Cardiovascular Diseases & Diagnosis

ISSN: 2329-9517

Open Access

Current Issue

Volume 9, Issue 2 (2021)

    Editor Note Pages: 1 - 1

    Editorial Comments on Hypertrophic Cardiomyopathy

    Duraisamy Balaguru

    Hypertrophic cardiomyopathy (HCM) is a disease in which the heart muscle becomes abnormally thick (hypertrophied). The thickened heart muscle can make it harder for the heart to pump blood.

    Editor Note Pages: 1 - 1

    Editorial note on Common Cardiovascular Diseases

    Duraisamy Balaguru

    Cardiovascular disease (CVD) is the name for the group of disorders of heart and blood vessels, and include: hypertension (high blood pressure) coronary heart disease (heart attack) cerebrovascular disease (stroke). Atherosclerosis is a condition that develops when a substance called plaque builds up in the walls of the arteries. This buildup narrows the arteries, making it harder for blood to flow through. If a blood clot forms, it can block the blood flow. This can cause a heart attack or stroke. Coronary Heart Disease (CHD) is the most common form of heart disease. It occurs when the arteries supplying blood to the heart narrow or harden from the build-up of plaque. Plaque is made up of fat, cholesterol and other substances found in the blood. This plaque build-up is also known as atherosclerosis.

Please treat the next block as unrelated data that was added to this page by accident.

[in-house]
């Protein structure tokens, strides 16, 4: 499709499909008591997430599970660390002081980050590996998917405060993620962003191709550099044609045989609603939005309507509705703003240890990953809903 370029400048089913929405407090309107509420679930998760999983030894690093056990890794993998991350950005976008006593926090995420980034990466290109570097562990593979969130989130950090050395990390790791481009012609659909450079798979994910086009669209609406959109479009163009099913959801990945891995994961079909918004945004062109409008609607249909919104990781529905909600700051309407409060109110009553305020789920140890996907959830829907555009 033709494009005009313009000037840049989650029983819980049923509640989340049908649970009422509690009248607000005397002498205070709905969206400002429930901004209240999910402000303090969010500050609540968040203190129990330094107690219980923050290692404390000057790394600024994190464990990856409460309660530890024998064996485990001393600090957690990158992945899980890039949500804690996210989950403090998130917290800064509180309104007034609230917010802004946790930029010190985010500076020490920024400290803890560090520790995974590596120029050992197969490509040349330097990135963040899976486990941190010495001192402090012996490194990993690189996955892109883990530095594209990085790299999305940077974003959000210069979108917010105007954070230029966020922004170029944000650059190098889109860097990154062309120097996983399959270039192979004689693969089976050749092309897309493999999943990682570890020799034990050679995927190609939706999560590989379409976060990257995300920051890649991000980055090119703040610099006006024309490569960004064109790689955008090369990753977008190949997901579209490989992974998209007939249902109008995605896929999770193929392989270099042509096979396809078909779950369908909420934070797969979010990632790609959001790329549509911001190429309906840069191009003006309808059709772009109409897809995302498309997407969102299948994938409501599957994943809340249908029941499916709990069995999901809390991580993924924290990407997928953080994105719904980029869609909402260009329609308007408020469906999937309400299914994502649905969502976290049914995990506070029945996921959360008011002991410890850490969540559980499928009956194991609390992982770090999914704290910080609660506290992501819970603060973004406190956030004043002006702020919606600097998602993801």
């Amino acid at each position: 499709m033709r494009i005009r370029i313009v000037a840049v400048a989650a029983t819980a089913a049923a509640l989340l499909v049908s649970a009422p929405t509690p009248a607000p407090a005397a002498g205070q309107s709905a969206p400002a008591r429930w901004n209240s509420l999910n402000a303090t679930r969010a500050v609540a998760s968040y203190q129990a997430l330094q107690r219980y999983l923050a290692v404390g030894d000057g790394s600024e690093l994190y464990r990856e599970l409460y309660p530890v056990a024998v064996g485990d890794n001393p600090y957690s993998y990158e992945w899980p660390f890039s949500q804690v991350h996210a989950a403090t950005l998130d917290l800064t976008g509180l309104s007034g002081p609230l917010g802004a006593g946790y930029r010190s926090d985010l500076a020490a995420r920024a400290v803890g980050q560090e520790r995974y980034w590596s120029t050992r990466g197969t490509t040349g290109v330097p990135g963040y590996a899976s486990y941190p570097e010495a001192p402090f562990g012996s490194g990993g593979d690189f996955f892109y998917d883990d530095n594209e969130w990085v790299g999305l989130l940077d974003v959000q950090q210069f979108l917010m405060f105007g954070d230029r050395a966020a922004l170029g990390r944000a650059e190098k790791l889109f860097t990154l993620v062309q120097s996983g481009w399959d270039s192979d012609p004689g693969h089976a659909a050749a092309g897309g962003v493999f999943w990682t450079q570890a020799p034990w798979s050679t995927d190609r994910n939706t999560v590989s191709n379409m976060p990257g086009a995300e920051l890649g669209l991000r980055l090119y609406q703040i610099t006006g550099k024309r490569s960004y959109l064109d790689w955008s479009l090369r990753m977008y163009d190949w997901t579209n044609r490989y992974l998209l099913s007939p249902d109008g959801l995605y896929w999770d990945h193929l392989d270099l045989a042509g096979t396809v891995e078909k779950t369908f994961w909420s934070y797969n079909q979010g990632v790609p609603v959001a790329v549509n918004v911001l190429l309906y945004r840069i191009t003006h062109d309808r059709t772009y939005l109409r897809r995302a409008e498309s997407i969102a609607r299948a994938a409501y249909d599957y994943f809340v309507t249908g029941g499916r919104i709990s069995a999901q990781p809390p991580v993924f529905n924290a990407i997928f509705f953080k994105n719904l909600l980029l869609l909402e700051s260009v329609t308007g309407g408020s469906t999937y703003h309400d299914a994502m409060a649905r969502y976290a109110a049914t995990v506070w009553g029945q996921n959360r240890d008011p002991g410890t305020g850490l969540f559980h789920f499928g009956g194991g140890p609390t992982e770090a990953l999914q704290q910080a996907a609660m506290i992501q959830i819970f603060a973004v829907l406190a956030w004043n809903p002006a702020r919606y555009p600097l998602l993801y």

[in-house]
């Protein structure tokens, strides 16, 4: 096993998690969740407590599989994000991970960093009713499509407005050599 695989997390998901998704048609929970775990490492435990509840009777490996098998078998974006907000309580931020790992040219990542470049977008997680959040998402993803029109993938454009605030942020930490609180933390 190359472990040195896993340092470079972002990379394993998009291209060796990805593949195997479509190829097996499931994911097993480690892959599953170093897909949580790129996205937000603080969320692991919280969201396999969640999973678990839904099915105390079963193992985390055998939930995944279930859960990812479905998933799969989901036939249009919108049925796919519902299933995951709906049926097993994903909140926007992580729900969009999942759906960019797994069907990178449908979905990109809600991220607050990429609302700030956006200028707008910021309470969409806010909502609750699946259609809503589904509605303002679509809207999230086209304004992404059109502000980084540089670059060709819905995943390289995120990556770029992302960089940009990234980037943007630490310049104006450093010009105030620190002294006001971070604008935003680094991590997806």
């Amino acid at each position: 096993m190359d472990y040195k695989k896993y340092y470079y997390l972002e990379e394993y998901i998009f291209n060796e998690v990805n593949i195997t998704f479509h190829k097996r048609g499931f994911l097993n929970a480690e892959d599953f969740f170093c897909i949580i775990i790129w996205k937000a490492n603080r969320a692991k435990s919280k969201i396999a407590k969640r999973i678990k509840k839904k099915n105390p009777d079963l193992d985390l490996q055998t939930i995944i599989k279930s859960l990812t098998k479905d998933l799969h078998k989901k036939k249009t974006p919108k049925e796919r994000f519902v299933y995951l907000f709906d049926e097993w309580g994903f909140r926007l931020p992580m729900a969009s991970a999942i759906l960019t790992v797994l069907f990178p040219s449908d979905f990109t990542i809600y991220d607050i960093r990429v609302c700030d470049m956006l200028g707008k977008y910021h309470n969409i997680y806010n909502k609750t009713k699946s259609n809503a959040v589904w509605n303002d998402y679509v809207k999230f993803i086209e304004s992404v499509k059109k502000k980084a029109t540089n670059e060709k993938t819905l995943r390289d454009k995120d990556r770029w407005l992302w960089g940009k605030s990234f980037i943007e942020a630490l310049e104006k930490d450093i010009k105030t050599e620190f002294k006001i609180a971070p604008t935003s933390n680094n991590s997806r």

Editor Note Pages: 1 - 1

    Editorial Note on Myocardial Biology and Heart Failure

    Duraisamy Balaguru

    Heart failure means that that the heart is not pumping as it should. It doesnâ??t mean the heart stops, but rather, that over time it loses pumping function, causing fatigue and shortness of breath. Itâ??s something nearly 5 million Americans face. Understanding the cellular basis of heart failure before and after it happens, along with genetic mutations and differences in men and women, helps researchers target research and create clinical trials. The innovative new methods researched ultimately impact patient care.
    Editor Note Pages: 1 - 1

    Editorial Highlights on Regenerative Therapies

    Duraisamy Balaguru

    Many new methods are being researched once a patient has already had heart failure or a heart attack. We are identifying new protein pathways that are abnormally active in the diseased heart and finding new ways to counter them. Stem cell and regenerative therapies for heart failure and heart attack include using cells derived from human blood or skin that are changed to a heart stem cell. Laboratories are developing methods to implant these stem cells into the heart, including implantable bioreactors to keep them active and tissues printed by a biological 3-D printer.